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Rivista di Angiologia
Official Journal of the , the International Union of Phlebology and the
Indexed/Abstracted in: BIOSIS Previews, Current Contents/Clinical Medicine, EMBASE, PubMed/MEDLINE, Science Citation Index Expanded (SciSearch), Scopus
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International Angiology 2010 August;29(4):323-30
Correlation between the intensity of venous reflux in the saphenofemoral junction and morphological changes of the great saphenous vein by duplex scanning in patients with primary varicosis
Morbio A. P., Sobreira M. L., Rollo H. A. ✉
Vascular Laboratory of the São Paulo State University, Botucatu School of Medicine, UNESP, Brazil
AIM: One of the major causes of chronic venous disease is venous reflux, the identification and quantification of which are important for diagnosis. Duplex scanning allows for the detection and quantification of reflux in individual veins. Evaluation of the great saphenous vein in primary varicosis is necessary for its preservation. Objective of the study is to evaluate a possible correlation between the intensity of reflux at the saphenofemoral junction, diameter alterations of the incompetent great saphenous vein and the practical effect of such correlation. Also to compare the clinical severity of the CEAP classification with such parameters.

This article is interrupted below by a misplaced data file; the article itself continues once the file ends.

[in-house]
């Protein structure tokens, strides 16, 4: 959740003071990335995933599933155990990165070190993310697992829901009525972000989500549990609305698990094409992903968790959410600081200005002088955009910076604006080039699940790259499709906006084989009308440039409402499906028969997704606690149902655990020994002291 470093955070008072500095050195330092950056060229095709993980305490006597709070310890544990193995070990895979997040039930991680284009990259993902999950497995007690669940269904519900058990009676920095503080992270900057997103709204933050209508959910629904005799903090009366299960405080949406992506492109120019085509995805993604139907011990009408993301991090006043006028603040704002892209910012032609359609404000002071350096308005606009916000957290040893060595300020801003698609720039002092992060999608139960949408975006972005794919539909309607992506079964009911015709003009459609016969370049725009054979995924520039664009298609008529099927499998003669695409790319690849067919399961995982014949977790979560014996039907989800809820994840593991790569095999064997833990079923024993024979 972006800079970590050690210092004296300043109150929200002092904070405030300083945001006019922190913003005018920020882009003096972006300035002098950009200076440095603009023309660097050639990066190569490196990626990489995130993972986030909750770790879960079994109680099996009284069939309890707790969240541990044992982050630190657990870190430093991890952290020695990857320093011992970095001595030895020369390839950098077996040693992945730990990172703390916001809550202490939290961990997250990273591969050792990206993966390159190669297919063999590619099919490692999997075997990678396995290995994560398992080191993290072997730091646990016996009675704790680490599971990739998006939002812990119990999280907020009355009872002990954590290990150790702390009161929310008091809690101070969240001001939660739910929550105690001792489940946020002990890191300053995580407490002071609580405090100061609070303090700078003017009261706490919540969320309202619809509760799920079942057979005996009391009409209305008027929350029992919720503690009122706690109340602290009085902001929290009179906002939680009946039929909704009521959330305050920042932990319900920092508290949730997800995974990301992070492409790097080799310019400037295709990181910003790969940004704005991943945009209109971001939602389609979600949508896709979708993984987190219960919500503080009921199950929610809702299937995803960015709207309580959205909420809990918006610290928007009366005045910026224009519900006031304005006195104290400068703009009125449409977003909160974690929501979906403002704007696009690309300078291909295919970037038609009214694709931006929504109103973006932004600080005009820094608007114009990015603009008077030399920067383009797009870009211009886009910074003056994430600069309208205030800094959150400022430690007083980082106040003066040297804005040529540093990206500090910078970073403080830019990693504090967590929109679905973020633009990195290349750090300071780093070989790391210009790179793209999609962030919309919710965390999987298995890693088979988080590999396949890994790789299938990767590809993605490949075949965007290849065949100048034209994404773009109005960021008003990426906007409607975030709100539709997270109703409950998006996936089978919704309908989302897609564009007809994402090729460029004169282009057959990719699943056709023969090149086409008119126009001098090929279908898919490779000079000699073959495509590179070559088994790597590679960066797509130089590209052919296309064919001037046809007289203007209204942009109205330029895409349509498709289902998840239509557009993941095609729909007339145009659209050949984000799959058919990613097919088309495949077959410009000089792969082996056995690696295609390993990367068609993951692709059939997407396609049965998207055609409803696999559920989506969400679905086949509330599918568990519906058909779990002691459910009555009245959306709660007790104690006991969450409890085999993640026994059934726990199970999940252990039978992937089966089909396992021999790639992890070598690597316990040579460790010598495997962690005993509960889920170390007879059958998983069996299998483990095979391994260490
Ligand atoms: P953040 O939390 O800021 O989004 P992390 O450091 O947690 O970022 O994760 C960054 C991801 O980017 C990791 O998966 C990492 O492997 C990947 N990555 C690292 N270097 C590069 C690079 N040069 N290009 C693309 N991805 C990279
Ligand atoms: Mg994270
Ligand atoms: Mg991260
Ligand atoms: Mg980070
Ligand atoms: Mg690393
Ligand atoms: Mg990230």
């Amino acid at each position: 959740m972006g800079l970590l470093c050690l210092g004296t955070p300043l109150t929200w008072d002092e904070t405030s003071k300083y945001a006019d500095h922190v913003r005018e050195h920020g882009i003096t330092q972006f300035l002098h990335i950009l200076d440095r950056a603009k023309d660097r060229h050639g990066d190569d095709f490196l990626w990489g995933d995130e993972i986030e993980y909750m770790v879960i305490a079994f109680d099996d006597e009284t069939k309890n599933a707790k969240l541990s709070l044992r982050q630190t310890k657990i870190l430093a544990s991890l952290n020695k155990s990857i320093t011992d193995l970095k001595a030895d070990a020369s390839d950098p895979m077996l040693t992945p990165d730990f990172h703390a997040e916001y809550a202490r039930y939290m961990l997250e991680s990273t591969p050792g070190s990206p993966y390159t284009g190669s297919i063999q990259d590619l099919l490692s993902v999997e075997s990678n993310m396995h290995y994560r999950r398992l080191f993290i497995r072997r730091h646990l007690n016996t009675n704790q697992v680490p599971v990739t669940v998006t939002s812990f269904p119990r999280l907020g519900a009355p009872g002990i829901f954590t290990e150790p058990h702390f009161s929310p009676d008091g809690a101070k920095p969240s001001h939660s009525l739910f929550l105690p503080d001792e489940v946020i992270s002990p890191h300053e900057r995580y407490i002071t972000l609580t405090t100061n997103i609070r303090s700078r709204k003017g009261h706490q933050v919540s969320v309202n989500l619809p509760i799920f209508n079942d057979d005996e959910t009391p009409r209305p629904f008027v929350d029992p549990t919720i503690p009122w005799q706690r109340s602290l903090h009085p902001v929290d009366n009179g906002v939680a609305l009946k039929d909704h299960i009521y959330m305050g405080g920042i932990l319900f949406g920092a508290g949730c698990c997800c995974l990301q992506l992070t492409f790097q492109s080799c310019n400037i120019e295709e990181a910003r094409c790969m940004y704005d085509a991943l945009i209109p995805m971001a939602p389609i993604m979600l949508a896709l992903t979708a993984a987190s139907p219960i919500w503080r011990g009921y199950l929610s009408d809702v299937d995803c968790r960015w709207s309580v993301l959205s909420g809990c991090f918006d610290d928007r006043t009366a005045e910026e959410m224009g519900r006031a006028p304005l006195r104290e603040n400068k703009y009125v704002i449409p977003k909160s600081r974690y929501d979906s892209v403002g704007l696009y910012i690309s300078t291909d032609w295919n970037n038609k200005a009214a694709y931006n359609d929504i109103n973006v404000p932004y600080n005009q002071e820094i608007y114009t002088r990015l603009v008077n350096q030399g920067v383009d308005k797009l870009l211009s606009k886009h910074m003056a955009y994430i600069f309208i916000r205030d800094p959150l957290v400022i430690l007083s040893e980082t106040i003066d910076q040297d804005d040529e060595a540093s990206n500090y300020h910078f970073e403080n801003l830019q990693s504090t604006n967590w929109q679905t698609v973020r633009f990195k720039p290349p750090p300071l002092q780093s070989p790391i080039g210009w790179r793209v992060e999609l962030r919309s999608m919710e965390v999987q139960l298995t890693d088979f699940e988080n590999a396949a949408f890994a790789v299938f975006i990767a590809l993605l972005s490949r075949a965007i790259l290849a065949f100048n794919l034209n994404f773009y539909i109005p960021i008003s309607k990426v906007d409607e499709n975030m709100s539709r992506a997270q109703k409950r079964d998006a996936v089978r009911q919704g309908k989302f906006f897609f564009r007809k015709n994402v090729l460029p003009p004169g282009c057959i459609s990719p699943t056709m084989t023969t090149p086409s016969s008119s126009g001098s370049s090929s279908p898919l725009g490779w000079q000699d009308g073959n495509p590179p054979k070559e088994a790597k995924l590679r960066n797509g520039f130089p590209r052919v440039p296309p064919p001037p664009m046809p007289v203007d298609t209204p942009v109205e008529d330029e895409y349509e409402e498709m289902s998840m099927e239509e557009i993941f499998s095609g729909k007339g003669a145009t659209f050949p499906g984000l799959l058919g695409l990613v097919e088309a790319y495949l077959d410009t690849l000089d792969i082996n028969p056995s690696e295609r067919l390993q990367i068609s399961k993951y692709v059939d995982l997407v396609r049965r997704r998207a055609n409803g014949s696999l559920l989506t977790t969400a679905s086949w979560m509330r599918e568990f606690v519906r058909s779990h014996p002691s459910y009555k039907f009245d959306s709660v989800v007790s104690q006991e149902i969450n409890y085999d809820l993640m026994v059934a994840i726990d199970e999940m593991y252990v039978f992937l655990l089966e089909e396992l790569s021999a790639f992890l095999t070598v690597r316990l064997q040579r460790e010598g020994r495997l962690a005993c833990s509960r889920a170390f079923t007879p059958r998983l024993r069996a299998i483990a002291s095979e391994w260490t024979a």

METHODS: Three hundred limbs were submitted to duplex evaluation of their insufficient saphenous veins. Vein diameter was measured on five different points. Velocity and flow at reflux peak and reflux time were determined. The saphenous vein’s diameters were correlated with velocity, flow and time. The three latter parameters and diameters were compared with clinical severity according to CEAP.
RESULTS: Correlation was found between the saphenous vein’s diameters, velocity and flow. No correlation was observed between time and diameter in the thigh’s upper and middle thirds. When comparing diameter, velocity and flow with CEAP clinical severity classification, an association was observed. The correlation between reflux time with clinical severity was weak.
CONCLUSION: Reflux time is a good parameter for identifying the presence of reflux, but not for quantifying it. Velocity and peak flow were better parameters for evaluating reflux intensity as they were correlated with great saphenous vein alterations, and were associated with the disease’s clinical severity.